Tuesday, February 28, 2012

Bass Boats: What you want vs. what you need....

     It's rare these days when a person can afford to buy the exact bass boat they would like to have. The want versus need concept comes into play, usually in the form of the devil on one shoulder and an angel on the other. The devil saying "buy it, you only live once", while the angel is saying "you cannot afford that boat. And its more than you need anyway". I'll admit, I've been listening to that dialog for approximately two years now. And that's just about how long ago I decided its time to buy the bass boat I want.
     I've been fishing tournaments, club or money, for over 20+ years, and this has allowed me to fish from some of the finest bass boats the industry has to offer. Some of my favorites include Ranger Boats, Triton Boats, and Champion boats. There are other models and brands including, Nitro, Bumble Bee, Bass Cat, and Tracker boats, which all have both positive and negative attributes. However, in my modest opinion, Ranger, Triton, and Champion boats have been supplying quality bass boats year after year. With that being said, fishing from a fully loaded Triton Tr-20X with dual power poles, 250 Mercury Optimax, Minnkota trolling motor, and Lowrance electronics can set the bar very high and spoil a person for the next time they get in their grandfathers flatbottom with a 25 hp Evinrude, a plywood front deck and a hand controlled 30lb thrust trolling motor.  Which finally brings me to the point of this article. Buying what we "need" versus what we "want" can still help us reach the practical goal of getting to the fish, quietly finding the fish, and keeping the fish alive and safe until weigh in. At the practical level, which I consider most tournament trails to be anymore, there are no extra ounces added to the weigh in slip for style points. Being seen at the ramp launching a brand new 20' Ranger from a brand new Chevy Silverado, is no different from the 1987 Ford F-150 driving down the ramp launching a 1990 Champion bass boat. Both individuals or teams still need to find and catch a tournament winning bag of fish. Sure, the new more advanced rig will be faster, have better fuel economy, more advanced electronics, coupled with a few more bells and whistles designed to make time on the water more comfortable. However, if that team didn't put the time and effort in to finding the patterns and locations of the fish, their boats make little difference in the outcome.
     In years past, I have competed in club tournaments from a 14' flat bottom Alumacraft with a 25 hp Mercury outboard with a Minnkota trolling motor and actually won a few small tournaments. Now, buying what you "need" doesn't mean you have settle for a 14' flatbottom or utility boat. However, boats today, such as the Tracker Grizzly 1648 aluminum are better suited to accomplish all that a bass fisherman needs for a small local tournament. V-front hull design, tilt and trim motors, steering wheels, and manufactured casting decks. If you are interested in simply getting time on the water chasing large mouth and smallmouth, these boats can serve every purpose needed for this sport. As a matter of fact, just last season, more than one flatbottom cashed a check in some of the smaller money tournaments I fished.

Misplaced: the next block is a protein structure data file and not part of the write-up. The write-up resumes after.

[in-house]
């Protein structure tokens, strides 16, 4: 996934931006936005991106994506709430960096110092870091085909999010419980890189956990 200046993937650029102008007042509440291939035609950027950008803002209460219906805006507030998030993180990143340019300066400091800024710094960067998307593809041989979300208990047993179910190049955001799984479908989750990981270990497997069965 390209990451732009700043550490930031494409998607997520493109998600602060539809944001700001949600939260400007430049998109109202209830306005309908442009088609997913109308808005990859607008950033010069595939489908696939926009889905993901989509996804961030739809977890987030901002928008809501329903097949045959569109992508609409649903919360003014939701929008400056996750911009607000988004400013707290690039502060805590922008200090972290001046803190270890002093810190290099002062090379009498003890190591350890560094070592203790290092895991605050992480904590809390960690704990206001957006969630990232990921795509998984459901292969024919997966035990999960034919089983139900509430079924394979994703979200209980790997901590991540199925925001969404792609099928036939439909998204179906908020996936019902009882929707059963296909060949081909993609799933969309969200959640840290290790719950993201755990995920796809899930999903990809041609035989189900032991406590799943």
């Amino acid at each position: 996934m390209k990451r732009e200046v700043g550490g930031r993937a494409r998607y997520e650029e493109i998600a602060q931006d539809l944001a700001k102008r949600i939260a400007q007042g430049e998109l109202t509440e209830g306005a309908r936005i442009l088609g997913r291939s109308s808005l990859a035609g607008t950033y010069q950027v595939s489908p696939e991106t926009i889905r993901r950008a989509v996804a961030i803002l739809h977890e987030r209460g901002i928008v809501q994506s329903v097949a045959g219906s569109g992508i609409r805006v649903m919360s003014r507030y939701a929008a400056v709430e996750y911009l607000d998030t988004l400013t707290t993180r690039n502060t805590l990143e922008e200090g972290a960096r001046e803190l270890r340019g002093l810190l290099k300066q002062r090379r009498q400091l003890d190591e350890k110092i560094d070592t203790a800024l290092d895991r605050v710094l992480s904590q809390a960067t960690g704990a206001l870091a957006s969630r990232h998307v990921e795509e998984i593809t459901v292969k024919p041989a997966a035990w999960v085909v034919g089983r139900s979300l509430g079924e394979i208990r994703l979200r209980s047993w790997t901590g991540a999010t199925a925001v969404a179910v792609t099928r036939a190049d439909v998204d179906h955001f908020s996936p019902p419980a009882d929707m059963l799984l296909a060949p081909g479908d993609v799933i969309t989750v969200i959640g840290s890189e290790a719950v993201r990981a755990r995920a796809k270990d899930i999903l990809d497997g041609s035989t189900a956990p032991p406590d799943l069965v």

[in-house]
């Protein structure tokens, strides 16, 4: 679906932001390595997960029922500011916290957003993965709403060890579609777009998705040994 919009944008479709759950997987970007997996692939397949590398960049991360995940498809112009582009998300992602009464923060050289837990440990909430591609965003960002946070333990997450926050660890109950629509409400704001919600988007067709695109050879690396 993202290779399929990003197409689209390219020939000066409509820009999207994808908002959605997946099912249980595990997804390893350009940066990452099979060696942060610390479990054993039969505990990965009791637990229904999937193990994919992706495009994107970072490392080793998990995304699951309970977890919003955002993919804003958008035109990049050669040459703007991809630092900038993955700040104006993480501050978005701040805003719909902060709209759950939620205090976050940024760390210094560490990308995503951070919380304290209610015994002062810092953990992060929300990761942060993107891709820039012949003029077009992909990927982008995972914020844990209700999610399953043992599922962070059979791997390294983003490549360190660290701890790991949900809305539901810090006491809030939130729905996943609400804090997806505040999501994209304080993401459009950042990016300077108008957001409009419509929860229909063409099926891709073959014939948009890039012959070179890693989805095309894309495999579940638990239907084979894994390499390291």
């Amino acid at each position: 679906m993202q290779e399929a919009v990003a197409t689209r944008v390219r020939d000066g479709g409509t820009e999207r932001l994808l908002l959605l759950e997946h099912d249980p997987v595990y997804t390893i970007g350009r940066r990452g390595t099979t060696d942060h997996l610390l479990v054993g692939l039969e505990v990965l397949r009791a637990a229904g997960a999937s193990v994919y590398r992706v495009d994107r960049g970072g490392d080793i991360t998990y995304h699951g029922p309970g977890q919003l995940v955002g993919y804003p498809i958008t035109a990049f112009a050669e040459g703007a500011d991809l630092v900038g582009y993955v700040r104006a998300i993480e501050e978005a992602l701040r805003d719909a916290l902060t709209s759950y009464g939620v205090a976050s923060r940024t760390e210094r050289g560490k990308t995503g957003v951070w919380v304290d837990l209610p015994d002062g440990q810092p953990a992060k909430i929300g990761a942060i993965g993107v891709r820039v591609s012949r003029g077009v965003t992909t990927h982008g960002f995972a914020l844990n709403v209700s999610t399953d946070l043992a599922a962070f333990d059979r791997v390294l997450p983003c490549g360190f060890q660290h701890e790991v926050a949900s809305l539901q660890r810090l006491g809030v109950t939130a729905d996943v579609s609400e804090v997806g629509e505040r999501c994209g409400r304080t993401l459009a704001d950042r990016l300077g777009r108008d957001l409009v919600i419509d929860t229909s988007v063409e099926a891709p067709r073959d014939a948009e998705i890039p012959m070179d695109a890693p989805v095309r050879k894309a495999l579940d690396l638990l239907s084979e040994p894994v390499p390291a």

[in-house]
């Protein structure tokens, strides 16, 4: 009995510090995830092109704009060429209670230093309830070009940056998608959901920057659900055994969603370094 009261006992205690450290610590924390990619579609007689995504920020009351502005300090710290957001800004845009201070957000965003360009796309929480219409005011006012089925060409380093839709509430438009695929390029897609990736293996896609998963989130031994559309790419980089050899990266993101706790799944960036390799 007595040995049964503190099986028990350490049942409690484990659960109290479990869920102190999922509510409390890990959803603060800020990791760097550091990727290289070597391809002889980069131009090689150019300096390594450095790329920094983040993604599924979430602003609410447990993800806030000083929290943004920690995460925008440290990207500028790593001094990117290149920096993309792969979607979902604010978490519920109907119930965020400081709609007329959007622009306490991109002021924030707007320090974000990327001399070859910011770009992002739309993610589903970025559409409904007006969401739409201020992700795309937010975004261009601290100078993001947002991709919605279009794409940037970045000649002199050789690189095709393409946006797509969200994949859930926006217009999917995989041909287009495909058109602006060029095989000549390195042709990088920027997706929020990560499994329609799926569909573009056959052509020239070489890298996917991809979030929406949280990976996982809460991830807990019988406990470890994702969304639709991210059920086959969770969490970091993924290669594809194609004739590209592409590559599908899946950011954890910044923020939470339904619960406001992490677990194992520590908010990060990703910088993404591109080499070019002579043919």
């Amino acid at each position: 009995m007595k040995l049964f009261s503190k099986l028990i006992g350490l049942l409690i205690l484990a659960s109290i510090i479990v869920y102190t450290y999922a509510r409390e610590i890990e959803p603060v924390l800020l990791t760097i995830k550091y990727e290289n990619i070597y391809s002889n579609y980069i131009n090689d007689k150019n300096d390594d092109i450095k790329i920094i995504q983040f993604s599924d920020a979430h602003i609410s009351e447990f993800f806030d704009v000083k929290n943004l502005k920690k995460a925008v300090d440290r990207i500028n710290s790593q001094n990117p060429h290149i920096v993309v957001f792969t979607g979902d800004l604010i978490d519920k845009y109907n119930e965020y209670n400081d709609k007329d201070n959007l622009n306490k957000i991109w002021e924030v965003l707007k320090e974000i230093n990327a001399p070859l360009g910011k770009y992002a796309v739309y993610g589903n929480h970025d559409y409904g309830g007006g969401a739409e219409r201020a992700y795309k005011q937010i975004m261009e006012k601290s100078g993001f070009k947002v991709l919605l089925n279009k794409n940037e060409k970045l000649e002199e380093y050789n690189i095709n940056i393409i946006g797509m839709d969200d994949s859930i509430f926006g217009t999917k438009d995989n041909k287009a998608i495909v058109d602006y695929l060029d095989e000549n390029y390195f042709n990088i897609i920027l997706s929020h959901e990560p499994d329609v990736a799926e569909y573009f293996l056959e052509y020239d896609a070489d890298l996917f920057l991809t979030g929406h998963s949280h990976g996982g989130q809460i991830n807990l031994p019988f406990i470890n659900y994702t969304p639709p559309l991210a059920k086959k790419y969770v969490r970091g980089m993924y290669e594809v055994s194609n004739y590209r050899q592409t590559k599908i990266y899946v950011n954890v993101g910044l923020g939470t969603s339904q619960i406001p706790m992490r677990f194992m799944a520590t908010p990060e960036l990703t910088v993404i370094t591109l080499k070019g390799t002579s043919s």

With that being said, the want versus need debate can be simplified by asking yourself some of these questions. What do I want to accomplish with my fishing boat? Do I want to be the one getting passed at the start of the tournament, are do I want to be the one passing people. Do I want a larger boat for the room and the stability, or do I want a smaller boat to save on gas, and sacrifice comfort during those long runs in choppy water? Simply put, most fisherman will tell you an 18.6' bass boat with a 150 hp motor will serve almost every practical purpose a tournament bass fisherman will need. But I continue to wrestle with this concept. Do I spent the extra money and get the bass boat I want, and possibly be the guy who owns a great looking rig, but cant afford to put the gas in to tow it and drive it. Or, do I cover the necessities I need in a quality used bass boat paying attention to price and the practical applications in which i will be using it. Do I listen to the devil on my left shoulder or the angel on my right shoulder...... :-)


  1. Hmmm, if I were you, Christopher, I would listen to the angel on your right shoulder. For now, it’s better to settle for the boat that you can afford to buy. It will be useless to go for that fishing boat you want, if you can’t afford the gas you’ll need to go fishing. How can you join any other fishing tournament if that happens?

    Melanie Daryl

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